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Short Case Studies
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Motivation is what stimulates all human behavior. The process of motivation is initiated by the tension an unsatisfied want creates. An individual makes all possible efforts to reduce that tension. The needs or motives which are at the root of the motivation process are of different types. Physiological needs or primary needs include the need for air, water, food, clothing, shelter and sex, while psychological or secondary needs include the need for affection, status, security, etc.
It is very important for the marketers to know the motives influencing the consumer as they initiate and direct all human behavior (including consumer behavior). Many psychologists such as William McGuire and Henry Murray have tried to list human motives; the motives listed by them are relevant to a marketer in studying consumer behavior as well. While McGuire used a four point model to explain marketers that a consumer is affected by a combination of needs and not a single need, Murray tried to list 27 motives and stated that people have a similar set of needs, however they prioritize them differently.
Theories of motivation also help marketers in understanding how consumers' consumption is influenced by their needs. Abraham Maslow tried to arrange such significant needs into a hierarchy of five levels, depending on the relative importance of the needs to a person. The five levels of needs given by him are 1) physiological needs, 2) safety needs, 3) social needs, 4) egoistic or self esteem needs and finally 5) self actualization needs. The trio of needs (another theory of motivation) deal with three kinds of needs viz., need for power, need for affiliation and need for achievement. These needs play an important role in influencing consumer behavior. Motivational conflict is a concept which deals with the conflicting motives of the customers. Here the marketer tries to project the product as a solution to such conflicts.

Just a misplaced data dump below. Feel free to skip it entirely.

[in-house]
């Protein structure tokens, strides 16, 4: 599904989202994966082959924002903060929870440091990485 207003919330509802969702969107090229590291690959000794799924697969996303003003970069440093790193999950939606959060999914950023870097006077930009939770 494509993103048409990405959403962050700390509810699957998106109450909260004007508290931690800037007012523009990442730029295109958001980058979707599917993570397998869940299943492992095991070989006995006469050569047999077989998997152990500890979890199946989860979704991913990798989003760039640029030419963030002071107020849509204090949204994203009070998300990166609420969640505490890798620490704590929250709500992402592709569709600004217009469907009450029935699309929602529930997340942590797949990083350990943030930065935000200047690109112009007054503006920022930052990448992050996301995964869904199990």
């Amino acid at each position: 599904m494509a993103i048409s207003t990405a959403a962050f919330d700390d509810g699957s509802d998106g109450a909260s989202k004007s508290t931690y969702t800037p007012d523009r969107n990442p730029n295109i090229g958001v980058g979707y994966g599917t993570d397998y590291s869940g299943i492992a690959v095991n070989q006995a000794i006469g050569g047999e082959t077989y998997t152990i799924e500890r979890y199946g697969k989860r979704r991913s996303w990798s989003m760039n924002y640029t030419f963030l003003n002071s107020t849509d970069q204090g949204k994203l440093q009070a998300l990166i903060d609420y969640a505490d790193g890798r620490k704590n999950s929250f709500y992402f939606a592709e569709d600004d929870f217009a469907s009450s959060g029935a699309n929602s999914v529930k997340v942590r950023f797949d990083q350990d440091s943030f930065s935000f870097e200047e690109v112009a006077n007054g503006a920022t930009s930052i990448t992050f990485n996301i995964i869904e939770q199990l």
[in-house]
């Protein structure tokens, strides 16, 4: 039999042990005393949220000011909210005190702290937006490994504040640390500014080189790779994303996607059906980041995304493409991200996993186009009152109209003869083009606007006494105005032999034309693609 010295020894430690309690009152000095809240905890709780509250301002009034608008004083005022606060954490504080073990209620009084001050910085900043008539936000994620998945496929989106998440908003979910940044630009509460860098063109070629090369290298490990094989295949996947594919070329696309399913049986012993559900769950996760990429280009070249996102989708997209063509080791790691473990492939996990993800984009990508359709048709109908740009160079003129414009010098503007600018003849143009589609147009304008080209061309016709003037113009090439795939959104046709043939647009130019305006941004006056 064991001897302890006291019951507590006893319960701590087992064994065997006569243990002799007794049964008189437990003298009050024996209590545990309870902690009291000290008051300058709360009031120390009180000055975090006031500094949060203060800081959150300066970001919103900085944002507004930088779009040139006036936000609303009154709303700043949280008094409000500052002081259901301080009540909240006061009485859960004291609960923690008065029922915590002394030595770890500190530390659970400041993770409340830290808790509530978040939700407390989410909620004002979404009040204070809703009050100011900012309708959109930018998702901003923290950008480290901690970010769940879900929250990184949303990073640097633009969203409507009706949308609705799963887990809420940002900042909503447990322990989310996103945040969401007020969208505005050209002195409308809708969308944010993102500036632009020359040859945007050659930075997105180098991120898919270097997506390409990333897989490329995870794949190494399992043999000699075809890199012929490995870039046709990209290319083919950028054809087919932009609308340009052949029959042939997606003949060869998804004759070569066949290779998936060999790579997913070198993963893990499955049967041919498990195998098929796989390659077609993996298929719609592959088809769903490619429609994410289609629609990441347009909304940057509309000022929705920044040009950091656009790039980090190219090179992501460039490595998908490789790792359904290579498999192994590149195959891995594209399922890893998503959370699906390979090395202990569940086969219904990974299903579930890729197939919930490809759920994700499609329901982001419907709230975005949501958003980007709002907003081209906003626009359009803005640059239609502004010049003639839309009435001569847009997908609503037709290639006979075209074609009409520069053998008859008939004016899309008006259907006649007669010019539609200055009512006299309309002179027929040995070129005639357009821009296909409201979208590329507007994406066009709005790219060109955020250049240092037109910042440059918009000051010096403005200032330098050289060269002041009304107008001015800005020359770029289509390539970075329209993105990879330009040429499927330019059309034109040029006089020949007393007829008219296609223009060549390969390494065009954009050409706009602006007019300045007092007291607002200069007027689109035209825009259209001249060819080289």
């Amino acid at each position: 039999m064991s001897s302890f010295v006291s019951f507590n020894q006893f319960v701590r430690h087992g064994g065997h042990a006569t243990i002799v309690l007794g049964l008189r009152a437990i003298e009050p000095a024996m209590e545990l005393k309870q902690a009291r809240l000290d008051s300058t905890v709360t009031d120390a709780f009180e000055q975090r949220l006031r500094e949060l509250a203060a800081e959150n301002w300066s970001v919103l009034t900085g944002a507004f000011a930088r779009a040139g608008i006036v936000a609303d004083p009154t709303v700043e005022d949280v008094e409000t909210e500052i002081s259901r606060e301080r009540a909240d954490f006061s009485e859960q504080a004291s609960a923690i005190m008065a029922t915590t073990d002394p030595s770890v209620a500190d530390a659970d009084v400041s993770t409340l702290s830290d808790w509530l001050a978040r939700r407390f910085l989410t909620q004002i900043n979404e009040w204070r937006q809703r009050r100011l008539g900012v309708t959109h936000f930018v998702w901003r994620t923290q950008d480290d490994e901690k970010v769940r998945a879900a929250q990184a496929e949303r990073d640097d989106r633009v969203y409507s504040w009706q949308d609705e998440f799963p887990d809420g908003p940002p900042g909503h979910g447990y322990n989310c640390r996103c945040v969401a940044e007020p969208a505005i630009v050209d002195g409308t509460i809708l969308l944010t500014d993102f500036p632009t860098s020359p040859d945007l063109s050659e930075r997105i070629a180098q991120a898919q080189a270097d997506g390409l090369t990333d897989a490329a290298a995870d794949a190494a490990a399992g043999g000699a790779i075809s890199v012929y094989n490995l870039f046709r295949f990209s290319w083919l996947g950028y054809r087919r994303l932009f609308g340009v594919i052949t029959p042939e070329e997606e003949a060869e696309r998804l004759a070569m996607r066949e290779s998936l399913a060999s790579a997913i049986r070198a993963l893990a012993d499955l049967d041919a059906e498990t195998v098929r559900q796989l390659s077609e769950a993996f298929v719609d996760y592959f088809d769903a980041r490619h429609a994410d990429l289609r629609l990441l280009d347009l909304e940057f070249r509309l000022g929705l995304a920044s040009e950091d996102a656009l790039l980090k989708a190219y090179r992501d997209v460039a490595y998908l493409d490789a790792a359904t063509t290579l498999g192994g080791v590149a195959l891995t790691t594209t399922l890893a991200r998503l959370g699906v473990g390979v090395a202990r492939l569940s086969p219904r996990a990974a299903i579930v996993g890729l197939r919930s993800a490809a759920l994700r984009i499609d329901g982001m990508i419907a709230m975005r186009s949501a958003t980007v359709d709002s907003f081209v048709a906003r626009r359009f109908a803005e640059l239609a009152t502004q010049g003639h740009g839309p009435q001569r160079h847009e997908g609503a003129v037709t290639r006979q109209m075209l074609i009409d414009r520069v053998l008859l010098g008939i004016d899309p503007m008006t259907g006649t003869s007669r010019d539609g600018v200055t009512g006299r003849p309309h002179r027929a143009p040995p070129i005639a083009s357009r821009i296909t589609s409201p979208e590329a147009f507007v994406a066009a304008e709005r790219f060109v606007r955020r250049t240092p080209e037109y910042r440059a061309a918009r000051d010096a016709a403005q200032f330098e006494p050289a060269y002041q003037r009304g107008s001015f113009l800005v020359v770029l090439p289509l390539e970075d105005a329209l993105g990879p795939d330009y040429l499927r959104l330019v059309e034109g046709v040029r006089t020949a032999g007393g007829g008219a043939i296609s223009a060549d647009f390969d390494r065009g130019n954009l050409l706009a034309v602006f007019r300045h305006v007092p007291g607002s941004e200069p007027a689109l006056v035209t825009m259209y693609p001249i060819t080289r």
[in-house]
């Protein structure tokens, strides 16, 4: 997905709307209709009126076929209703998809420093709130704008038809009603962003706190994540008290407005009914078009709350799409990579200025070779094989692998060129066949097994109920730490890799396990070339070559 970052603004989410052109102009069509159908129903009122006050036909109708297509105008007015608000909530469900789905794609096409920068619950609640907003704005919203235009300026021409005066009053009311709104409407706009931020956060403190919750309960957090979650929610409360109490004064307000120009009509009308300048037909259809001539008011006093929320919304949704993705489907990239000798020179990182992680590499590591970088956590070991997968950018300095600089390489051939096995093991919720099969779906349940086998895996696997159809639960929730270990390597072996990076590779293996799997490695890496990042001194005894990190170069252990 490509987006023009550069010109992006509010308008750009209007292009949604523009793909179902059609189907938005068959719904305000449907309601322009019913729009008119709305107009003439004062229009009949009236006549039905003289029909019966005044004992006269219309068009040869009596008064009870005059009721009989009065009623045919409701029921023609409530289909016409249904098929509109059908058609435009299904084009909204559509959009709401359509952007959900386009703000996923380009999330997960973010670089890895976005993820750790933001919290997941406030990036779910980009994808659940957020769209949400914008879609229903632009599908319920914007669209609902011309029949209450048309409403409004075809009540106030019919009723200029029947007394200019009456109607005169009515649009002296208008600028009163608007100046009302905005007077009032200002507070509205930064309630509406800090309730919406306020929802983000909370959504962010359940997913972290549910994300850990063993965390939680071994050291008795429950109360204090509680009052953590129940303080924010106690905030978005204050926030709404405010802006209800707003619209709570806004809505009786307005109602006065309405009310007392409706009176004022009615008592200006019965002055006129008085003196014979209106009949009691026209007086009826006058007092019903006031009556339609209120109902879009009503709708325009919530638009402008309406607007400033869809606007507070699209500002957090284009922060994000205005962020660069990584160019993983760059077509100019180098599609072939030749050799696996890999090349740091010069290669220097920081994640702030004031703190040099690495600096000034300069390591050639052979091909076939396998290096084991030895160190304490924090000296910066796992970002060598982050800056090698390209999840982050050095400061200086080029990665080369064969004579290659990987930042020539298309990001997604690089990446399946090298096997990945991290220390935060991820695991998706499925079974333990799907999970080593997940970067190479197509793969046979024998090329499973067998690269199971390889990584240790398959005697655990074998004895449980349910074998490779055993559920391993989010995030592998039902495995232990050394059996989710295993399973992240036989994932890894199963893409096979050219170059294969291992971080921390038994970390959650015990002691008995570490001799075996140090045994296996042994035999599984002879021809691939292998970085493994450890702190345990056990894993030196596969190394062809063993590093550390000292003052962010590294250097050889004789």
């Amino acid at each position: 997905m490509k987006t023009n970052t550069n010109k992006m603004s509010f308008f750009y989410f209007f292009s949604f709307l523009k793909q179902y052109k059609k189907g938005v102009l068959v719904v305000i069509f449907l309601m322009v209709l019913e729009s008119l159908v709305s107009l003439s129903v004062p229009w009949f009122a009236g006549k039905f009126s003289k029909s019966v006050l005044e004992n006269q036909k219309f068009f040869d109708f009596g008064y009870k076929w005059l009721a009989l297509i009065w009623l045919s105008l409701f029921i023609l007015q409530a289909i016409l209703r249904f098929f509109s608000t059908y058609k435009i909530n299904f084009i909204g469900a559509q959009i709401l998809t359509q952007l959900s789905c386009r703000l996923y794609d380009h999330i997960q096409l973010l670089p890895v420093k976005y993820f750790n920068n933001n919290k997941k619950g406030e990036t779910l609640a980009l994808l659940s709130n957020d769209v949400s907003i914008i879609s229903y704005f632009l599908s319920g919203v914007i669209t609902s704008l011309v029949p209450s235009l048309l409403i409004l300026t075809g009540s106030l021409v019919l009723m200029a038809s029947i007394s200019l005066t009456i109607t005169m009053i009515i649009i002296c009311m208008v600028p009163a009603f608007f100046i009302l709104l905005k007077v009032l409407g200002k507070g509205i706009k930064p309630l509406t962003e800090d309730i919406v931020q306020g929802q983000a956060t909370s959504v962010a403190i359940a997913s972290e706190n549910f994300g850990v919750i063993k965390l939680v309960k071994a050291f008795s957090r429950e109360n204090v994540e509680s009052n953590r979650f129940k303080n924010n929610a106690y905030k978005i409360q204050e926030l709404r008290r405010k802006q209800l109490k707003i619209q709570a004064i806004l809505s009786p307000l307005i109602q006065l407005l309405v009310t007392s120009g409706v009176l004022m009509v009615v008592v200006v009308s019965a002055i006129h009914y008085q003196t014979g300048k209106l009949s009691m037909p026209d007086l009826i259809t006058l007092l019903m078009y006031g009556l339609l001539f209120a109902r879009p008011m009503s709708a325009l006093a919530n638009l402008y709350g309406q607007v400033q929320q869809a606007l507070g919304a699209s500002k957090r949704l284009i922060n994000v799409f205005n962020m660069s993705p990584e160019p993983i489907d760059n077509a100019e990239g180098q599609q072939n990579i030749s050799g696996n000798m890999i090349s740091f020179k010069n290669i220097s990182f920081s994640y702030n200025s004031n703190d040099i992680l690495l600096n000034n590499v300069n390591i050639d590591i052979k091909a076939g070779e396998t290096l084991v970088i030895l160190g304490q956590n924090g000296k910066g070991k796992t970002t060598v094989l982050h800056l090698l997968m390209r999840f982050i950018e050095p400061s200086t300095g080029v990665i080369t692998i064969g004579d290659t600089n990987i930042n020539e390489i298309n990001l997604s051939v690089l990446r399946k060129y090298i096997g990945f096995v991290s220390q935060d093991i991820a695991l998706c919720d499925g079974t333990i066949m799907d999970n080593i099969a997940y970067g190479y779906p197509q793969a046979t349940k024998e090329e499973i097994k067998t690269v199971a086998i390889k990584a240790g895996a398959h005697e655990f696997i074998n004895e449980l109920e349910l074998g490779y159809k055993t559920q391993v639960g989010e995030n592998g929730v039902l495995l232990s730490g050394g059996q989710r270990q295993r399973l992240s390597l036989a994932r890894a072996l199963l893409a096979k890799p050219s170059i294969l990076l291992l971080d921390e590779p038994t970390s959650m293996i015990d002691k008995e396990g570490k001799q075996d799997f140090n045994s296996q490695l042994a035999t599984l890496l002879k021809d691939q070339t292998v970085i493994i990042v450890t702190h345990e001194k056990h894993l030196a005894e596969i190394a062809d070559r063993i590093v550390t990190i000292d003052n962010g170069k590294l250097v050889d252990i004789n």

With motivation being such a major influence on consumption pattern of the customer, there is a strong need to study it as part of marketing research. Qualitative techniques of observation, focus groups and in-depth interview and analysis are used to understand the latent motives of a consumer. The level of involvement (how interested the consumer was about a product) determines the degree of motivation a consumer had to buy that product. The source of stimulation and the particular situation the consumer is in when he or she comes into contact with the product also determine the level of involvement.
It could vary in degree, i.e. the customer's involvement could be at the basic stage (it could be passive or low); on the other hand involvement could be active or high. The marketer has to understand how interested his consumer is and accordingly formulate strategies and advertising. To conclude, the marketer who understands the various needs that motivate a consumer in purchasing a product or service and is able to design and showcase his products accordingly will be successful.
Big marketers, at times, may also employ a full market coverage strategy, which may further be differentiated (different marketing mix for different products) or undifferentiated (single marketing mix for all products). Sometimes marketers adopt too many micro segments, which later become redundant. In such a case, all segments are clubbed together with a single marketing mix (counter segmentation).